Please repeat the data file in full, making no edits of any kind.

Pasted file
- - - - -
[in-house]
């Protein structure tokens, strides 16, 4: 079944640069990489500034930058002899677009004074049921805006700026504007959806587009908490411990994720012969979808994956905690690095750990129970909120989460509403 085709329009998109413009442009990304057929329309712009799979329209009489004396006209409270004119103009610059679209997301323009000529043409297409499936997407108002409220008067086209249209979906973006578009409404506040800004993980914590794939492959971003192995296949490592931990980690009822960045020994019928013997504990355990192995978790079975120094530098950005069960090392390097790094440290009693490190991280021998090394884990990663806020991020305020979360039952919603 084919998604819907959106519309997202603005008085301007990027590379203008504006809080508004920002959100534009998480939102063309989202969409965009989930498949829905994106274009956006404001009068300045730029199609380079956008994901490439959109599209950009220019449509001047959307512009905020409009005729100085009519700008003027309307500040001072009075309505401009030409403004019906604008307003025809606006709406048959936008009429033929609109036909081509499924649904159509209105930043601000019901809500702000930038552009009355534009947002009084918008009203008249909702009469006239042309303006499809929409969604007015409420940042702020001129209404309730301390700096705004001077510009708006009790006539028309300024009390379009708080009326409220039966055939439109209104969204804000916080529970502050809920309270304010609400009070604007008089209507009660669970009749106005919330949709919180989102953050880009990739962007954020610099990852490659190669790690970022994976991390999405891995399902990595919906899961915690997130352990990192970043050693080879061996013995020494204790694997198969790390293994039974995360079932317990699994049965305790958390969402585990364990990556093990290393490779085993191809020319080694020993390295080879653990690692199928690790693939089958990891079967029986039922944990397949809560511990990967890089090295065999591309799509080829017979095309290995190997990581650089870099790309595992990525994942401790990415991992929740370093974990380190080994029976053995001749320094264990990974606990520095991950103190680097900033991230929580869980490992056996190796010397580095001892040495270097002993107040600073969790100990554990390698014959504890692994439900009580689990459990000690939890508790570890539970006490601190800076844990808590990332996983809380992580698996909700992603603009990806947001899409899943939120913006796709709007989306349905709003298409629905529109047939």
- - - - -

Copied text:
[in-house]
């Protein structure tokens, strides 16, 4: 079944640069990489500034930058002899677009004074049921805006700026504007959806587009908490411990994720012969979808994956905690690095750990129970909120989460509403 085709329009998109413009442009990304057929329309712009799979329209009489004396006209409270004119103009610059679209997301323009000529043409297409499936997407108002409220008067086209249209979906973006578009409404506040800004993980914590794939492959971003192995296949490592931990980690009822960045020994019928013997504990355990192995978790079975120094530098950005069960090392390097790094440290009693490190991280021998090394884990990663806020991020305020979360039952919603 084919998604819907959106519309997202603005008085301007990027590379203008504006809080508004920002959100534009998480939102063309989202969409965009989930498949829905994106274009956006404001009068300045730029199609380079956008994901490439959109599209950009220019449509001047959307512009905020409009005729100085009519700008003027309307500040001072009075309505401009030409403004019906604008307003025809606006709406048959936008009429033929609109036909081509499924649904159509209105930043601000019901809500702000930038552009009355534009947002009084918008009203008249909702009469006239042309303006499809929409969604007015409420940042702020001129209404309730301390700096705004001077510009708006009790006539028309300024009390379009708080009326409220039966055939439109209104969204804000916080529970502050809920309270304010609400009070604007008089209507009660669970009749106005919330949709919180989102953050880009990739962007954020610099990852490659190669790690970022994976991390999405891995399902990595919906899961915690997130352990990192970043050693080879061996013995020494204790694997198969790390293994039974995360079932317990699994049965305790958390969402585990364990990556093990290393490779085993191809020319080694020993390295080879653990690692199928690790693939089958990891079967029986039922944990397949809560511990990967890089090295065999591309799509080829017979095309290995190997990581650089870099790309595992990525994942401790990415991992929740370093974990380190080994029976053995001749320094264990990974606990520095991950103190680097900033991230929580869980490992056996190796010397580095001892040495270097002993107040600073969790100990554990390698014959504890692994439900009580689990459990000690939890508790570890539970006490601190800076844990808590990332996983809380992580698996909700992603603009990806947001899409899943939120913006796709709007989306349905709003298409629905529109047939």